If I had a nickel for every abandoned blog, podcast, YouTube channel, Facebook Page and Twitter feed out there, I’d have … [let's see, 5 times 5, carry the 2] … yes, a helluva lot of nickels.
Why You Need a Content Idea Capturing SystemAnd if you were to ask the owners of these orphaned venues the reason for their decline and fall, you’d probably hear any number of legit-sounding responses like “We just got too busy” or “It wasn’t working for us.”
But I’d be willing to bet that 99% of content abandonment cases stem from one of two actual causes that you’d never actually hear:
- “We were anticipating short-term results from a long-term strategy.”
- “We ran out of ideas.”
For the purposes of today’s post, I want to talk about Reason #2.
One of the biggest problems we face as content marketers is the phenomenon I call content fading. You start off full of energy and enthusiasm, and the ideas are flowing like Midori at a Kardashian family reunion. Then, as the days, weeks, and months go by, that flow of ideas starts to level off and, if you haven’t been capturing those ideas as they come up, you could be trying to draw from a well that’s long since gone dry.
So here’s my secret for guarding against content fading: Capture ideas as they come to you, and store them in a place where they’re easy to find.
And rest assured, ideas do come to you. Good, even great ideas come to you all the time. They just arrive when you’re least focused on them. You know, when you’re waiting on hold with customer service or stuck in rush-hour traffic or taking the dogs out for a potty break. All you really need is a system for capturing and storing those ideas, so that they’re at your fingertips when you sit down to create your content.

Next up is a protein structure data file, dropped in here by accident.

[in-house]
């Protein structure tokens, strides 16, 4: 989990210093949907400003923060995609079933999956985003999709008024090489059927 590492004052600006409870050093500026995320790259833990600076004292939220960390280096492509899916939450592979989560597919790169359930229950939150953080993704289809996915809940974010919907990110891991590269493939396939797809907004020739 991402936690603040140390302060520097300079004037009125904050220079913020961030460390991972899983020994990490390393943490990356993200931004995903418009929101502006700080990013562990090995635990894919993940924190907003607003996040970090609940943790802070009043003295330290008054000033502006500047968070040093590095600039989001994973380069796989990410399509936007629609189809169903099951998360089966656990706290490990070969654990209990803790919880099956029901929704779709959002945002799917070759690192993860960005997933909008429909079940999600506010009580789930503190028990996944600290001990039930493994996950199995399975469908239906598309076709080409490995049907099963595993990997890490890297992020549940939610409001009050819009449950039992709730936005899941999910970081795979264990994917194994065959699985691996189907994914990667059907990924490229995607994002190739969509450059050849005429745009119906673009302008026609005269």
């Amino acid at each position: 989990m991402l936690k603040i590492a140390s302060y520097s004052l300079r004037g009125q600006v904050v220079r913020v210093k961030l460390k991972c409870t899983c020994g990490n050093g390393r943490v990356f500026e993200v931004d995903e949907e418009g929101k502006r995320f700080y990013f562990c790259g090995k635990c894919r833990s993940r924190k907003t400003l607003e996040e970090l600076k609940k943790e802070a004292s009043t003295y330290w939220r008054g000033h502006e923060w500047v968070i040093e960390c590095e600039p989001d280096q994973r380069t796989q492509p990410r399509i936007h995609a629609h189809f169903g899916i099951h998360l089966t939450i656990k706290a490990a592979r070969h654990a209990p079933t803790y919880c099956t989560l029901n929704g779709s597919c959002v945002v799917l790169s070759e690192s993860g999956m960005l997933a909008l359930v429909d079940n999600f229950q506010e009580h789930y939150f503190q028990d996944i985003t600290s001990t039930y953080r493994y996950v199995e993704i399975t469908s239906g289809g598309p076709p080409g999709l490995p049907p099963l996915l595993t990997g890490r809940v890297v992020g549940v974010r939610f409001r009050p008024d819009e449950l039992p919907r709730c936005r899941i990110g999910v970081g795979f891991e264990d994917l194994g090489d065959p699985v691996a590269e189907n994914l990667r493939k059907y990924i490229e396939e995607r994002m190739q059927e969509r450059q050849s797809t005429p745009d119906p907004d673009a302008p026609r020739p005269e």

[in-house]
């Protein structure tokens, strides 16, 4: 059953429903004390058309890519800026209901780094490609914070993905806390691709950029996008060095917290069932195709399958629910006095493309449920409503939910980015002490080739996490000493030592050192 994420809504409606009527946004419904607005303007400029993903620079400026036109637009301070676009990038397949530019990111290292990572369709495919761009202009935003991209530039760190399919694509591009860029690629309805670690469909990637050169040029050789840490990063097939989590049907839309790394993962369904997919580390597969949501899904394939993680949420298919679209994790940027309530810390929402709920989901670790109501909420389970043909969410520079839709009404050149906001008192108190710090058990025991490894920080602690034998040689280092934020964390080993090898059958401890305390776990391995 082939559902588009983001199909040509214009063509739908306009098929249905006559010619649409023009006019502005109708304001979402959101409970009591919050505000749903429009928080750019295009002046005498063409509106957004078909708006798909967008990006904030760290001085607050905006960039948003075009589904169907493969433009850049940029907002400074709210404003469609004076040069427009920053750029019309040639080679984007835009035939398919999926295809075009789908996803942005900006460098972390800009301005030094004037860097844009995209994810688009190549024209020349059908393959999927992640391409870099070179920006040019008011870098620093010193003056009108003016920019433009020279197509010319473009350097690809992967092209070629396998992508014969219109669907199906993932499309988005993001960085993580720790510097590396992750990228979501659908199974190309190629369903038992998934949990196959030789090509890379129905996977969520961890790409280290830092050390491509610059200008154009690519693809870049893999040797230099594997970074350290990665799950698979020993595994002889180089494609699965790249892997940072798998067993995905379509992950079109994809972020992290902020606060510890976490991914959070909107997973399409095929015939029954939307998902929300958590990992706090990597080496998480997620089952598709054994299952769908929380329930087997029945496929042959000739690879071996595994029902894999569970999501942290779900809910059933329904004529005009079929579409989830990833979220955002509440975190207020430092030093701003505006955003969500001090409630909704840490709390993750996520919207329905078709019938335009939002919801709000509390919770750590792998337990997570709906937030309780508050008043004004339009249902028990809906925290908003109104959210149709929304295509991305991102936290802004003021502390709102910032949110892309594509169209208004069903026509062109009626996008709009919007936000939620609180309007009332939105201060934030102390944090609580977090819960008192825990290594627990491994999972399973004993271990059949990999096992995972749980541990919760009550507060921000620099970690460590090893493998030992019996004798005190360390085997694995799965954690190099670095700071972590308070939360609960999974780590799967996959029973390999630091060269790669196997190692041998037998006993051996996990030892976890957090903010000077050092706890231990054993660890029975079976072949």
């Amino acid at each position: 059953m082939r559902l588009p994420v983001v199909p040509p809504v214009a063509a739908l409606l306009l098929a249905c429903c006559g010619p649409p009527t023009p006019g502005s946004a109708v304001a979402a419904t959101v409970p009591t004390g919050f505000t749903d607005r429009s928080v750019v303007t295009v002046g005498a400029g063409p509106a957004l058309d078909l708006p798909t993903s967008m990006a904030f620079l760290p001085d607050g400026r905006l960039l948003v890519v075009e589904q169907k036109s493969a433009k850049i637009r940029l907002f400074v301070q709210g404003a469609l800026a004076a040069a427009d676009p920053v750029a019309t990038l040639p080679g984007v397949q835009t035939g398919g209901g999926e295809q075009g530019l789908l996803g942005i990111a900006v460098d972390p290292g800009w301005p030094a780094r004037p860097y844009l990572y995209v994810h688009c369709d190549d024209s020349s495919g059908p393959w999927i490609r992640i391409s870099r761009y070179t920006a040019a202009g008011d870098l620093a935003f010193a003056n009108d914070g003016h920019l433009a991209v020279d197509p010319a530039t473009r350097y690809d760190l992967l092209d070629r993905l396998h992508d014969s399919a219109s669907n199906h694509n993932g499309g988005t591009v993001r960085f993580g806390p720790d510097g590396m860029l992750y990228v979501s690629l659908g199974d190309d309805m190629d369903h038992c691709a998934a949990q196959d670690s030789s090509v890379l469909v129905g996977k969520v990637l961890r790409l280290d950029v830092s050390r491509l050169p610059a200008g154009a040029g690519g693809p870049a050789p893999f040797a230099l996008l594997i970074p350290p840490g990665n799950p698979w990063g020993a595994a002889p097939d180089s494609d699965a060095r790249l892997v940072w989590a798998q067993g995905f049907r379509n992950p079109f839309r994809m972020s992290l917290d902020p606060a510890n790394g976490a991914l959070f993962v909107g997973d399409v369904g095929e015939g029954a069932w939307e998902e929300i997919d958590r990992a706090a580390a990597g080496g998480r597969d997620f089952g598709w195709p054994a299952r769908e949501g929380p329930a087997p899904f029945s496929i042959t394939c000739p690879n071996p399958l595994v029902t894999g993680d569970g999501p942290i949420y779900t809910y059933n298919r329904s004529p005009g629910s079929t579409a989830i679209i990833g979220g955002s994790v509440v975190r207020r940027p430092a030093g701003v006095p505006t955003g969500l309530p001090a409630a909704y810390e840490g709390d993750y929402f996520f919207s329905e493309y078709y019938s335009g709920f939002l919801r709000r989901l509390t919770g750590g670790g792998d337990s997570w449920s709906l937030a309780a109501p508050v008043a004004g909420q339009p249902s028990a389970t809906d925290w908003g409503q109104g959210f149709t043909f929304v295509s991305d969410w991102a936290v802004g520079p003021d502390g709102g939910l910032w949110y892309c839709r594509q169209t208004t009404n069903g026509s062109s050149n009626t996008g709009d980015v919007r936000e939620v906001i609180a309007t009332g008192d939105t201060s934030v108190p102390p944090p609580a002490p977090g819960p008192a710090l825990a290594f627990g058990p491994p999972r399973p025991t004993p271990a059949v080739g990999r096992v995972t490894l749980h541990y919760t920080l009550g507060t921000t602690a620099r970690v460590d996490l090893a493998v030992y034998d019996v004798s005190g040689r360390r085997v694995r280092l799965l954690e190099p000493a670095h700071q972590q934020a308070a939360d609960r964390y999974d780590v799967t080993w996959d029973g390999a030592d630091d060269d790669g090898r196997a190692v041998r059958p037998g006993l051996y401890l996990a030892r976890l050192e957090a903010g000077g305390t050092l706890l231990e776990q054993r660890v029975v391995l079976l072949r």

Your system can be as simple or as sophisticated as you like, as long as:
- It’s easy to get to and easy to use.
- It keeps all your ideas together in one place.
Why You Need a Content Idea Capturing SystemNow, you all know that I’m a huge fan of pen and paper for brainstorming, but for idea capture, you just can’t beat cloud-based resources like Dropbox, Google Drive, Evernote, etc.
One reason I love Evernote is that it syncs seamlessly between your computer, smartphone, and tablet. Plus, it has embedded photo and voice capture functions for super-simple use.
So when a brilliant idea strikes, you can:
- Type in a few words to get the general idea down on (virtual) paper.
- Make a sketch on a whiteboard and snap a picture of it.
- Record a quick voice memo and save it for future reference—especially handy for commuters.
My own idea-capturing system has actually evolved over time. It started with an Evernote folder; nowadays it’s a tab on the “Content Master” editorial calendar document I’ve created on Google Drive.
Are these the only options available? Absolutely not! Ryan Hanley of the Content Warfare Podcast sends himself a text whenever a content idea strikes. I know many bloggers who start a new blog post for each topic idea that comes to them, then save the draft for future completion. The most important thing isn’t which system you decide on—it’s the fact that you have one, and that you stick to using it.
Do you have a super system for capturing and retrieving content ideas? Share your wisdom with us in the Comments—we’d love to hear from you!
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